Deuterocohnia brevifolia forma chlorantha (Argentine Ball) - A small dense and attractive terrestrial bromeliad that forms dense mounds (called pollsters) to a foot tall or more composed of tiny 1-inch-wide rosettes of sharp tipped triangular leaves with tiny teeth along the margin and appear whitish from the covering of light reflecting trichome hairs. We have never seen this particular small form bloom, but other Deuterocohnia brevifolia we have in our collection have chartreuse colored flowers in winter to early spring that are nestled into the leaves. These flowers are interesting but not particularly showy.
Plant in full to part sun in a well-drained soil and irrigate occasionally in the pot to very little if planted in the ground. Hardy to around 20 °F. A very interesting plant in a rock or succulent garden setting or kept as an unusual potted plant that with time will cover the pot, and sometimes flow down onto what-ever surface it is placed.
This plant has circulated in the trade under the names Abromeitiella chlorantha or A. brevifolia ssp. chlorantha. It is native to Argentina in the region of Tucuman and southern Bolivia where it can be found clambering over the rocks on steep slopes in an arid climate were fog supplies much of its water needs. Though seemingly quite different from other species of Deuterocohnia, Abromeitiella were formally synonymized with the genus in 1992 by American botanists Michael Spencer and Lyman Smith in "A revision of the genus Deuterocohnia Mez (Bromeliaceae. Pitcaimioideae)" published in Bradea 6, the journal of the Rio de Janeiro Herbarium. The genus was named for the German botanist Ferdinand Julius Cohn with the preface Greek word 'deuter' (or 'deutero' meaning "second" (or second Cohnia) as the name Cohnia had already been used to describe an orchid. The original name Abometitiella was coined by Carl Christian Mez in 1927 to honor the German botanist Johannes Abromeit. Previously the plants in the genus had also been included in the genus Pitcairnia and this group of bromeliads in the sub-family Pitcairniodae are considered to be among the most primitive of the family. The specific epithet is a reference to the short leaves and the form chlorantha, which formally was elevated to the species or to the subspecies level, means "green flowered", but current treatment has synonymized it within the species, so we treat it as a form. A beautiful 2-foot-wide mounded specimen of this species in a low bowl planter went for $4,000 at the 2021 Lotusland Exceptional Plant Auction. This 30-year-old plant had been donated by Santa Barbara bromeliad growers Dorothy and John Warnock. We also grow the larger silver white leafed species, Deuterocohnia lorentziana.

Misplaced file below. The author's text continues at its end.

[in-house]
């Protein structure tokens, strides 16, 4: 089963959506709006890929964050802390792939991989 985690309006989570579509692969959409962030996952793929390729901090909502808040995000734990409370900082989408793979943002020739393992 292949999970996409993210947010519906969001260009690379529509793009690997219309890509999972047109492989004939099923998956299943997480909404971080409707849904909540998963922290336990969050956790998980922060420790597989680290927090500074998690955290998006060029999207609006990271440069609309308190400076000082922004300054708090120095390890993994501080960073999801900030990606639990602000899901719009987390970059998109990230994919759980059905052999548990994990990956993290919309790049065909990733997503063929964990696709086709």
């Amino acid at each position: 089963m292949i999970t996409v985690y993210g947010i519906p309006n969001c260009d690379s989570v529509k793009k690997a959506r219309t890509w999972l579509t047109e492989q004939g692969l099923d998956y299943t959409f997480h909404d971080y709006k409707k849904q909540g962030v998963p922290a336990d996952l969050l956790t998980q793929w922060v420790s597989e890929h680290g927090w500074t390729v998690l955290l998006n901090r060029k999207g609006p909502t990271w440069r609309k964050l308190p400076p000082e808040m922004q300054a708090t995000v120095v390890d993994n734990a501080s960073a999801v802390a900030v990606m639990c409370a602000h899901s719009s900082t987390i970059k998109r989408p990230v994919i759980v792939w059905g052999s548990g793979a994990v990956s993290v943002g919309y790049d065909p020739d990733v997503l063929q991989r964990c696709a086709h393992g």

The information about Deuterocohnia brevifolia forma chlorantha displayed on this page is based on research conducted in our nursery library and from online sources we consider reliable. We will also relate those observations made of this plant as it grows in our nursery gardens and in other gardens that we have visited, as well how the crops have performed in containers in our nursery field. We will also incorporate comments we receive from others and welcome hearing from anyone who has additional information, particularly when they share cultural information that would aid others in growing it.